Venturing Out of Songais
When my alarm sounded at 6:30, I leapt out of bed, eager for another opportunity to attend a course at the Université François-Rabelais. I wanted to make a good impression on my professors and peers, so I spent a bit more time on my appearance, brushing some blush on my cheekbones and curling my eyelashes before applying mascara. The result prompted a grin from my mirror image. Pulling on a sweater, I grabbed my purse and ran downstairs.
After I completed my usual morning routine with the children, Madame Dubois rattled off a list of chores, my pulse accelerating with concern as I listened. Has she forgotten that I’m going to Tours today?
“Wash up the dishes in the sink, change the sheets on my bed, and sweep the entranceway.”
“I have to catch the ten o’clock train, or I’ll be late for my class,” I reminded her.
“Well then, you had better get started.”
Rushing out the door an hour later, mumbling angry words, I half-jogged the road to Songais and barely arrived at the train in time.
Oooh . . . she makes me so mad!
Out of breath, I boarded the coach and found a place to sit down. Unclenching my jaw, stretching my neck right, and then left, I willed myself to relax. I was determined not to let Madame Dubois ruin my day.
As the train pulled out of Tours, the attendant, a young man about my age, sauntered down the aisle, his gaze darting back and forth as he identified new passengers. I watched him, admiring his masculine features, until he reached me. Our eyes locked, his sky blue on my moss green, and my stomach lurched.
“Vous visitez Songais?” he asked.
“Non, je suis arrivée récemment,” I said handing him my rail pass. No, I arrived recently.
He glanced at my document and leaned in closer. So close, in fact, that I smelled his cologne, musk with a hint of citrus. “Linda . . . d’où êtes-vous?” Where are you from?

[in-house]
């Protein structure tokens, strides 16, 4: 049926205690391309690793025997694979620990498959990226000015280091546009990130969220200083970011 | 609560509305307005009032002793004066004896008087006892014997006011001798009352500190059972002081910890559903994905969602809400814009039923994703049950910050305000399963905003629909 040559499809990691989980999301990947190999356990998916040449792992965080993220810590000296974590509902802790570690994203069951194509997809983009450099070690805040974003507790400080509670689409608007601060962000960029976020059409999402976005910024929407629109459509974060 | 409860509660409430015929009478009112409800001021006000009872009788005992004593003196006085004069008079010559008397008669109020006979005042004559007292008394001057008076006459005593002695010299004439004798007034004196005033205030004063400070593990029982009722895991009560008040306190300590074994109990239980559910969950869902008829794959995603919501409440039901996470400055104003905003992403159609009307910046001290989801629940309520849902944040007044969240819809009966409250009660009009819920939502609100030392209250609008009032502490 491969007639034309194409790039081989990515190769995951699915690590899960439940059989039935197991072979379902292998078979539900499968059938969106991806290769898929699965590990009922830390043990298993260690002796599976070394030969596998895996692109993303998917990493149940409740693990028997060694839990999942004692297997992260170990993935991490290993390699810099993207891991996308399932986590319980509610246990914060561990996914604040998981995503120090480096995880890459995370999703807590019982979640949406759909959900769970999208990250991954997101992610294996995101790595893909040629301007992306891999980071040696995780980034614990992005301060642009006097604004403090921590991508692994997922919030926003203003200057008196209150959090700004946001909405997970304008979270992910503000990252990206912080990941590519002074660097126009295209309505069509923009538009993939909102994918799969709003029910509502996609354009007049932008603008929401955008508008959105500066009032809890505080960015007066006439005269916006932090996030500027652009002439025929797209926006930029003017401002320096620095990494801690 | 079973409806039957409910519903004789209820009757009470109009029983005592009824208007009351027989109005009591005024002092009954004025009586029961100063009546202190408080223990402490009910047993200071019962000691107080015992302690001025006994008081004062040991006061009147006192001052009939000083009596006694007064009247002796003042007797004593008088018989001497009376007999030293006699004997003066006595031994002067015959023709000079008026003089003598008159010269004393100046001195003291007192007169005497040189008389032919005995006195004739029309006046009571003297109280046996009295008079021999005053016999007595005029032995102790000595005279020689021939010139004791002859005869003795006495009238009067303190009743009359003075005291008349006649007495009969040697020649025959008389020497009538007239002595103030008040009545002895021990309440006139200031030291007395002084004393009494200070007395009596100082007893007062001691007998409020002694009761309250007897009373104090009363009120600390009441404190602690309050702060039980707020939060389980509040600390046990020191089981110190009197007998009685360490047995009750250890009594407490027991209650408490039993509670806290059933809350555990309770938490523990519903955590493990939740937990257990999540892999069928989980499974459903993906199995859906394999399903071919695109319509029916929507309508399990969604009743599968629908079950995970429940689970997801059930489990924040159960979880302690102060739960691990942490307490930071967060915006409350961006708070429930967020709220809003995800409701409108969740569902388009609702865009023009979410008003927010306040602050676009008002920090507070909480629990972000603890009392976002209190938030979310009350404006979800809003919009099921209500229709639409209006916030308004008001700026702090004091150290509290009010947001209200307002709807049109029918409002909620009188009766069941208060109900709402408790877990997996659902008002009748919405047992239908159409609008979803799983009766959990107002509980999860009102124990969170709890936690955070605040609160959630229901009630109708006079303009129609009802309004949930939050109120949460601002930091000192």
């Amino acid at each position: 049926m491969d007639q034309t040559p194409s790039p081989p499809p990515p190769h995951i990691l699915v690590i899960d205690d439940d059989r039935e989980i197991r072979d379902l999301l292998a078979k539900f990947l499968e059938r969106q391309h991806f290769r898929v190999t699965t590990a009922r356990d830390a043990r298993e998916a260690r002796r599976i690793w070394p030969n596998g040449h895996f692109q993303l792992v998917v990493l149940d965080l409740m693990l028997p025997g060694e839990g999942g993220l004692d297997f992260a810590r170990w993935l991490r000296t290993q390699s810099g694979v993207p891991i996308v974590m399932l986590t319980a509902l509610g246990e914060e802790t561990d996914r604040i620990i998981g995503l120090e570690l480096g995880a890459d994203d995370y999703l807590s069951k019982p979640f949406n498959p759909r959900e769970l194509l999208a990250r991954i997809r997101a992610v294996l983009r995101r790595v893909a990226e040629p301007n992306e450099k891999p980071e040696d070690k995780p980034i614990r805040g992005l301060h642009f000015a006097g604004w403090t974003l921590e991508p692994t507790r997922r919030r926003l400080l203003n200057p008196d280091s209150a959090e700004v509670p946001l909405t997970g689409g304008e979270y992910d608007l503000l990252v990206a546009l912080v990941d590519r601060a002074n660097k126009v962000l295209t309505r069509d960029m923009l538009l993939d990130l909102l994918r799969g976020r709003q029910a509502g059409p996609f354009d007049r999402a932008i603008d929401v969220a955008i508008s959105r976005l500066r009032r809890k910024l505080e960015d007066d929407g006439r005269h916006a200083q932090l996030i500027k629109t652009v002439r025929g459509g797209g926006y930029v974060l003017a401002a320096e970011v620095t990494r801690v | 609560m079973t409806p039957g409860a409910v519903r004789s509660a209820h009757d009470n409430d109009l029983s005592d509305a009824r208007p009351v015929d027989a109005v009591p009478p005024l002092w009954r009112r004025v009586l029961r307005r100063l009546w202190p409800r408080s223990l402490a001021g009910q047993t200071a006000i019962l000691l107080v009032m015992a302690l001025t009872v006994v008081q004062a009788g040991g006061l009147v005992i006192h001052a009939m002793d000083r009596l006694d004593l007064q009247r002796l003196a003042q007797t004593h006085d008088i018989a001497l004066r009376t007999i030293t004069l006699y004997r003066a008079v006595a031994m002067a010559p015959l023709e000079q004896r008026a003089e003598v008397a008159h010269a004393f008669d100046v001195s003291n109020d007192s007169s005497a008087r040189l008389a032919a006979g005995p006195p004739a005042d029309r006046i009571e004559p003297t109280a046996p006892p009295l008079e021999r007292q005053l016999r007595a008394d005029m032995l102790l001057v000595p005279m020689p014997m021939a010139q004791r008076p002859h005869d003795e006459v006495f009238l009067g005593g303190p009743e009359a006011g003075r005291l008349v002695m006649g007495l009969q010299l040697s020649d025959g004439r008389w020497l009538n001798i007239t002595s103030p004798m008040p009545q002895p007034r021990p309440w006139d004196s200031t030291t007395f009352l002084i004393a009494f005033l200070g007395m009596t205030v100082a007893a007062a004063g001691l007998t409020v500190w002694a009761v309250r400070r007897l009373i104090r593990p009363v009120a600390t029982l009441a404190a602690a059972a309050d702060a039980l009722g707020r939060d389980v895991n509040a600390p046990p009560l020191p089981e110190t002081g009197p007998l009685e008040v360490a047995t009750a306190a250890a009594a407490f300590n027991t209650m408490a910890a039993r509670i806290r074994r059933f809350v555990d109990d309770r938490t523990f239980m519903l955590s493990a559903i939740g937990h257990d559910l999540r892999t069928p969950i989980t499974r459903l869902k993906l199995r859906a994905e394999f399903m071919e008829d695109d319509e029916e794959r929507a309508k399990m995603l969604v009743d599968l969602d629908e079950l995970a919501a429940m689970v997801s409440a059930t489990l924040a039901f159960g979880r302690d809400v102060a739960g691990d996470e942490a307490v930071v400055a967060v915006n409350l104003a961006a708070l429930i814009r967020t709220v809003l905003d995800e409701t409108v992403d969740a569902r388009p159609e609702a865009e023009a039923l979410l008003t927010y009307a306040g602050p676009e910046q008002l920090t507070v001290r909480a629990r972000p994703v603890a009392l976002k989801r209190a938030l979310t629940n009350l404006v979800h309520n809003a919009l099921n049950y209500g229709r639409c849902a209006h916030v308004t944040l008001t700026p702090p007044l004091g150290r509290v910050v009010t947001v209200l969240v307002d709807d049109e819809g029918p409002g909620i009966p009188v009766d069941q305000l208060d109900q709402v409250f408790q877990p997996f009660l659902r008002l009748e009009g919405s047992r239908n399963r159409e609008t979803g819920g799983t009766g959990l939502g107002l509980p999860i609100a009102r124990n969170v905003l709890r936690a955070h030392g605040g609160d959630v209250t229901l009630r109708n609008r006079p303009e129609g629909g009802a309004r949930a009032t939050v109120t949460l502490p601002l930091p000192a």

“Je viens des Etats-Unis.”
He smiled and my heart fluttered. “Enchanté,” he said, and added, “Je m’appelle Renaud.”
“Enchantée,” I responded, feeling tongue-tied.
Renaud tried out his English. “How long you visiting?”
“Many months,” I muttered.
“It is wonderful!” he exclaimed, and heads turned to look at us. I felt the heat rush to my cheeks. “I go now, Linda, but I hope to see you again.”
Picking up his pace, he moved down the aisle and exited into the next coach. A few of the passengers glared at me, but I ignored them. I had enjoyed my interchange with Renaud and felt flattered to receive so much attention from such an attractive Frenchman. From now on, my rides to and from Tours might be the highlight of my day.
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Dina Kucera was born and raised in Albuquerque, New Mexico. After completing a project to collect and identify fifty insects, she graduated from the ninth grade and left school for good. It seemed like a good idea at the time. Her first job was a paper route, and she has worked as a maid, bartender, waitress, and grocery store checker. Dina has also been a stand-up comic for twenty years, for which she receives payment ranging from a small amount of money to a very, very small amount of money. When it comes to awards and recognition, she was once nominated for a Girl Scout sugar cookie award, but she never actually received the award because her father decided to stop at a bar instead of going to the award ceremony. Dina waited on the curb outside the bar, repeatedly saying to panhandlers, “Sorry. I don’t have any money. I’m seven.” Dina is married with three daughters, one stepson, and one grandson. She currently lives in Phoenix, Arizona.
Everything I Never Wanted to Be is the true story of a family’s battle with alcoholism and drug addiction. Dina’s grandfather and father were alcoholics. Her grandmother was a pill addict. Dina is an alcoholic and pill addict, and all three of her daughters struggle with alcohol and drug addiction—including her youngest daughter, who started using heroin at age fourteen. Dina’s household also includes her husband and his unemployed identical twin, her mother who has Parkinson’s Disease, and her grandson who has cerebral palsy. On top of all that, Dina is trying to make it as a stand-up comic and author so she can quit her crummy job as a grocery store clerk. Through it all, Dina does her best to hold her family together, keep her faith, and maintain her sense of humor.
Everything I Never Wanted to Be includes a number of horrific events. But in the end, it is an uplifting story with valuable lessons for parents and teens alike, and a strong message about the need to address the epidemic of teen drug addiction in our nation.
It’s a book that can change behavior and save lives—and make you laugh along the way.
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Join us for Dina Kucera’s Everything I Never Wanted to Be Virtual Book Tour ‘10!